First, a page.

When Microsoft came out with Windows Vista a strange bug sprang up in Vulcan.  Any time the user clicked a point in Envisage, multiple white lines or an entire white box appeared between the selected point and the current mouse location.  This situation would persist until another point was clicked and then started again with the selected point and the new pointer location.  Because this screen issue affects where the mouse pointer is located, it is almost impossible to click on the desired objects.  This bug also affects Windows 7.

The problem is in the way Vulcan handles the buffer and screen refreshing.  I thought that this issue had been corrected with version 8.0 but I recently helped a co-worker who was still having this problem in version 8.0.3.  If you are having trouble with Vulcan and the OpenGL graphics, here is a work around.

  1. Go to the Windows start button and right click on 'Computer'
  2. Select 'Properties'
  3. In the 'System' panel select 'Advanced system settings'
  4. In the 'System Properties' panel select the 'Settings' button under the 'Performance' section
  5. In the 'Performance Options' panel de-select the 'Enable desktop composition' checkbox

These steps will fix the rubber band problem with selecting points in Vulcan but it will also limit the performance of Windows.  The dynamic backgrounds and the glass effect on windows will not be functional with desktop composition disabled.  If you still want to have these effects available, you can chose to disable desktop composition only while Vulcan is active.  To do this follow these steps.

  1. Go to the Windows start button and right click on the Vulcan icon
  2. Select 'Properties'
  3. In the 'Compatibility' tab, check the box: 'Disable desktop composition'
  4. Click 'OK'

With these settings, Windows will turn off desktop composition every time you start Vulcan and turn it back on when Vulcan is closed.  A pop up message will remind you of this fact every time this happens.  Most people I know who use Vulcan, have a tendency to open the program and leave it on all day because they come back to it so often.  If Vulcan is always on, then desktop composition is always off and there is no reason to have it dynamically turning on and off inversely with Vulcan.

Sodium Bentonite

While I was in Utah over the Thanksgiving break my father-in-law was telling stories of the slick mud they got where he worked when it would rain.  He claimed that it was so bad that even 4 wheel drive vehicles couldn't move when it had rained just a little bit.  I wasn't surprised when I learned that he worked at Western Clay processing bentonite.


Bentonite clay or, more correctly, sodium bentonite, is an absorbent clay that swells when it gets wet.  It also gets slick and stringy.  My first experience with bentonite was as a summer student working at a coal mine.  We drilled several exploration core holes to define a new lease.  The holes were sealed with bentonite chips which would expand enough to seal the hole when they got wet.  The chip seal was so important that the BLM sent two representatives to observe the process and the director of technical services filled the hole personally.  Apparently, they were all afraid that summer students would feed the chips too fast and jam the hole too near the collar and not allow the remainder of the chips to form the seal.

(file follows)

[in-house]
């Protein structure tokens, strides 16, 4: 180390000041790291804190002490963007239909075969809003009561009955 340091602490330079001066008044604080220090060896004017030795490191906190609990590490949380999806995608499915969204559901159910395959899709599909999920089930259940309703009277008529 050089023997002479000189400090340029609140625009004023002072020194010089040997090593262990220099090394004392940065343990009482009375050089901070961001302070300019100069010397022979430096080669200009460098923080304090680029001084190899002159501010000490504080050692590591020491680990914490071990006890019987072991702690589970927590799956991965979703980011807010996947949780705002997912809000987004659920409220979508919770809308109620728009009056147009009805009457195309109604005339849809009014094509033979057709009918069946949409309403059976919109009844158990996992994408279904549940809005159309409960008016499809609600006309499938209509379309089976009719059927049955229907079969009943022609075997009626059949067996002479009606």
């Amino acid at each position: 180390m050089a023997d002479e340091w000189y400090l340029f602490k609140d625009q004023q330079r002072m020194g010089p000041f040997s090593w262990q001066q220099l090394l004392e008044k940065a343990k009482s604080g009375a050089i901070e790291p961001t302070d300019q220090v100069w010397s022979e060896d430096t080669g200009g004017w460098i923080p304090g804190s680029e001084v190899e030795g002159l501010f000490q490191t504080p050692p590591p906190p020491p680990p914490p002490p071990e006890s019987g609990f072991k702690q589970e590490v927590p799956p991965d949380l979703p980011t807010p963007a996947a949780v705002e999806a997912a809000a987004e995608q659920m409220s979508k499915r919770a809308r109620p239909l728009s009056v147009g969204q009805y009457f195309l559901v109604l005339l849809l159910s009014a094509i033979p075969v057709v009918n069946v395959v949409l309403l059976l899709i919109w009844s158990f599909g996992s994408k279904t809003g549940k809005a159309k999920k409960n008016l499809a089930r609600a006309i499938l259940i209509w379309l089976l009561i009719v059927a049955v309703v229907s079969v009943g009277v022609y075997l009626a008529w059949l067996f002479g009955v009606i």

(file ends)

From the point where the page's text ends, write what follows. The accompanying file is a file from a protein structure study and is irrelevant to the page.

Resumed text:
Bentonite is also used in drilling fluids.  It is added to the water being pumped through the steel and helps to lift the cuttings to the surface as well as seal the sides of the hole to maintain the sides to be water tight.  When I was in Africa on a coalbed methane exploration project the drillers were experimenting with some additives in the drill water.  After about a day of drilling they were surprised to start getting water back.  I realize that Africa is dry but the drillers shouldn't be that surprised to be getting fluid back.

The medical industry uses bentonite for its ability to absorb water and other toxins.  Bentonite is used to treat things such as constipation, bloating and gas, iritable bowel syndrome and poison ivy.


One of the biggest uses of bentonite in the mining industry is as a liner.  The clay swells so much when wet that when the top few inches become saturated they form a water tight seal.  Bentonite clay liners are used for leach pads, tailings impoundments and water ponds because they are so much cheaper than plastic liners. 


I also saw an interesting application of bentonite on the Discovery Chanel.  On their show 'Dirty Jobs' Mike Row and the crew were harvesting walleye fish eggs and delivering them to the New Mexico Department of Game and Fish hatcheries.  After the eggs had been inseminated they coated them with a solution of bentonite and water.  I have been unable to find an explanation for this but I can only assume that it is to protect the eggs from being squashed during the rest of their handling.

I was pleased to get some rock samples from my father in law and was impressed by the variety in color.  I was familiar with the dark brown color, but had no idea that it came in shades of green.

http://www.westernclay.com/index.php
http://en.wikipedia.org/wiki/Bentonite
http://altmedicine.about.com/od/completeazindex/a/bentonite.htm